For a defendant to be convicted of conspiracy under 21 U.S.C., Section 846, there must be proof beyond a reasonable doubt that a conspiracy existed, that the accused knew of it, and with that knowledge, voluntarily became a part of it. United States v. Navar, 611 F.2d 1156, 1159 (5th Cir., 1980); United States v. Harbin, 601 F.2d 773, 781 (5th Cir., 1979). Moreover, conspiracy to commit a particular substantive offense cannot exist without at least that degree of criminal intent necessary for the substantive offense itself. Ingram v. United States, 360 U.S. 672, 678, 79 S.Ct. 1314, 1319, 3 L.Ed.2d 1503 (1959); United States v. Malatesta, supra.
The element contested here is that of knowing and intentional participation in the conspiracy. It can hardly be questioned that a conspiracy was afoot here, and certainly defendants' actions, especially those on the tug, aided the conspiracy along in its progress. Yet, the question remains whether the government proved beyond a reasonable doubt that all defendants knew of this conspiracy and, with that knowledge, participated in it.
As to Bland and Captain Mayor, we are left with no doubt whatever that the evidence, as recited in the first portion of this opinion, is sufficient to support the jury's verdict. When Bland's actions are viewed in light of his acquisition of the Farmer property, the activities that took place on that property, and the documentary evidence found on the yacht, it becomes clear that there can be no reasonable hypothesis by which it could be believed that Bland's trip to Breton Sound, his meeting the "Nautilus", and preceding it into New Orleans was merely coincidental, with no knowledge of or agreement to bring in the marijuana.
The jury could also properly infer that Captain Mayor was aware of the nature of the cargo which he had in charge, United States v. Sanchez, 634 F.2d 938, 942 (5th Cir., 1981); United States v. Willis, 639 F.2d 1335 (5th Cir., 1981). This inference, along with the radio code found in his pocket, certainly provides substantial evidence which would allow the jury reasonably to infer that Mayor acted with the requisite knowledge and intent.
The Sufficiency of the Evidence as to Aros and the Crew
Members on the"Nautilus"
On this point all that the government has shown is that Mark, Morell, and Castro were crew members on a tug towing a barge loaded with marijuana and that Aros worked for a man involved in a conspiracy to import marijuana, being present while his employer acted in furtherance of this scheme. The government is forced to rely on presence preceding and at the time of the arrest, which has never been sufficient to sustain a conspiracy conviction in this Circuit, United States v. Willis, supra; United States v. Reyes, 595 F.2d 275, 280, 281 (5th Cir., 1979); United States v. Littrell, 574 F.2d 828, 833, 834 (5th Cir., 1978).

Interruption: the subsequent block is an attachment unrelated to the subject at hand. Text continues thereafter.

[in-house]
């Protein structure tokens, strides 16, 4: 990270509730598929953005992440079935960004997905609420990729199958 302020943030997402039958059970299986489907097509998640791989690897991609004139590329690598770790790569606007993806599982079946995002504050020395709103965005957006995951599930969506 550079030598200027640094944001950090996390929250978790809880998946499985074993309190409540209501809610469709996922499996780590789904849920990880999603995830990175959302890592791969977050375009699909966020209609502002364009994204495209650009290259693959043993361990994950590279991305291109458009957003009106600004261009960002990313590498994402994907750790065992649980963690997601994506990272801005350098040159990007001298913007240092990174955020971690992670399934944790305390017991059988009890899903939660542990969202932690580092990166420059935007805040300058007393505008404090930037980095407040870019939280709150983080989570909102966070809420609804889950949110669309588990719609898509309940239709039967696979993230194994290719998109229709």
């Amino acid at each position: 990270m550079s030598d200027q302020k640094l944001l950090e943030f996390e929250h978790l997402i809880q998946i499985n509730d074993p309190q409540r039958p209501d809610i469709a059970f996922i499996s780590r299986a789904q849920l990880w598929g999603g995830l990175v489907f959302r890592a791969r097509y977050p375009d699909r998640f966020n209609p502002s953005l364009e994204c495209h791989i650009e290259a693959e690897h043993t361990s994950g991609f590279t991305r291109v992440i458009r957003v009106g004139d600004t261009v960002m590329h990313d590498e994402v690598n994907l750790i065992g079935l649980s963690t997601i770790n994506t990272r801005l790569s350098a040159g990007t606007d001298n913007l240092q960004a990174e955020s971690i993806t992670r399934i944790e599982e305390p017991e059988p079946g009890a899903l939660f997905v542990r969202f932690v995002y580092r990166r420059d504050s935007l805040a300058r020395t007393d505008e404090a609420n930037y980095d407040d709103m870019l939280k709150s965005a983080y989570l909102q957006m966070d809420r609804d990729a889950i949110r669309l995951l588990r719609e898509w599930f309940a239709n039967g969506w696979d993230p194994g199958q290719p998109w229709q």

Certain evidence, if pursued by the government, might have provided the necessary proof:
(1) Whether any fingerprints from these defendants were on the hatch covers, the cut out sections, the paint can, or in the cargo hold;
(2) Whether there was any residue of paint or putty on their bodies or clothing; and(3) Whether there was any residue of marijuana in the same locations.
What it all comes down to is that the government failed to introduce any evidence that the crew members knew that the barge being towed by the "Nautilus" was carrying marijuana, see United States v. Willis, supra. And it introduced no evidence from which a jury could infer beyond a reasonable doubt that Aros knew he was doing anything more than assisting his employer in taking a vessel out into the Gulf.
As conceded by the government, the imposition of the special parole term upon Bland and Mayor is not authorized and must be reversed, Bifulco v. United States, 447 U.S. 381, 400, 100 S.Ct. 2247, 2259, 65 L.Ed.2d 205 (1980). On remand, the District Court is directed to strike the special parole term from these sentences.
Bland's argument that the District Court committed reversible error in refusing to instruct the jury as he requested is without merit. The instructions requested were adequately covered in the instructions given to the jury. United States v. Alonzo, 571 F.2d 1384, 1388 (5th Cir., 1978).
The judgments against Bland and Mayor are AFFIRMED and REMANDED with instructions to the District Court to strike the special parole term.
The judgments against Aros, Mark, Morell, and Castro are REVERSED and the case is REMANDED to the District Court for entry of a judgment of acquittal for these four defendants.
The code, translated into English, reads as follows:
97-Meet with the customs.
96-Cargo aboard. On our way.
92-Difficulty with tugboat.
91-We meet diesel.
90-Enemy ship on sight.
89-We're being boarded.
88-We have malfunctioning.
87-We cannot take care of the malfunctioning.
86-We can solve the malfunctioning.
85-Arriving at port of meeting.
83-Too choppy or too rough for loading.